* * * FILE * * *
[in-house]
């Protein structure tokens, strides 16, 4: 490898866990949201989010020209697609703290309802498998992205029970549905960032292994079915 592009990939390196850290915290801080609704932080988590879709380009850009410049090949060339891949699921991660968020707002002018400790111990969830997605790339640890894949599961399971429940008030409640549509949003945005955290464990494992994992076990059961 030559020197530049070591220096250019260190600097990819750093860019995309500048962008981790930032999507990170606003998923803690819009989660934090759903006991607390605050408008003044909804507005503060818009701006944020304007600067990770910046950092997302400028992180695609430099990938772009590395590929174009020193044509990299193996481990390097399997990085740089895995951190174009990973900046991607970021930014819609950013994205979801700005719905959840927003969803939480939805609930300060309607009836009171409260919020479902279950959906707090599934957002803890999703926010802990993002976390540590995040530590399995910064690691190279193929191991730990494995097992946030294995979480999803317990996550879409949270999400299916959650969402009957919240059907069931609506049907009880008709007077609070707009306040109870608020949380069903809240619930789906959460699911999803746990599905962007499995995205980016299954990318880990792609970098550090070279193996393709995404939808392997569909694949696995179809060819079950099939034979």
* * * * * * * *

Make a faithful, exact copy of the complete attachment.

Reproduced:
[in-house]
């Protein structure tokens, strides 16, 4: 490898866990949201989010020209697609703290309802498998992205029970549905960032292994079915 592009990939390196850290915290801080609704932080988590879709380009850009410049090949060339891949699921991660968020707002002018400790111990969830997605790339640890894949599961399971429940008030409640549509949003945005955290464990494992994992076990059961 030559020197530049070591220096250019260190600097990819750093860019995309500048962008981790930032999507990170606003998923803690819009989660934090759903006991607390605050408008003044909804507005503060818009701006944020304007600067990770910046950092997302400028992180695609430099990938772009590395590929174009020193044509990299193996481990390097399997990085740089895995951190174009990973900046991607970021930014819609950013994205979801700005719905959840927003969803939480939805609930300060309607009836009171409260919020479902279950959906707090599934957002803890999703926010802990993002976390540590995040530590399995910064690691190279193929191991730990494995097992946030294995979480999803317990996550879409949270999400299916959650969402009957919240059907069931609506049907009880008709007077609070707009306040109870608020949380069903809240619930789906959460699911999803746990599905962007499995995205980016299954990318880990792609970098550090070279193996393709995404939808392997569909694949696995179809060819079950099939034979």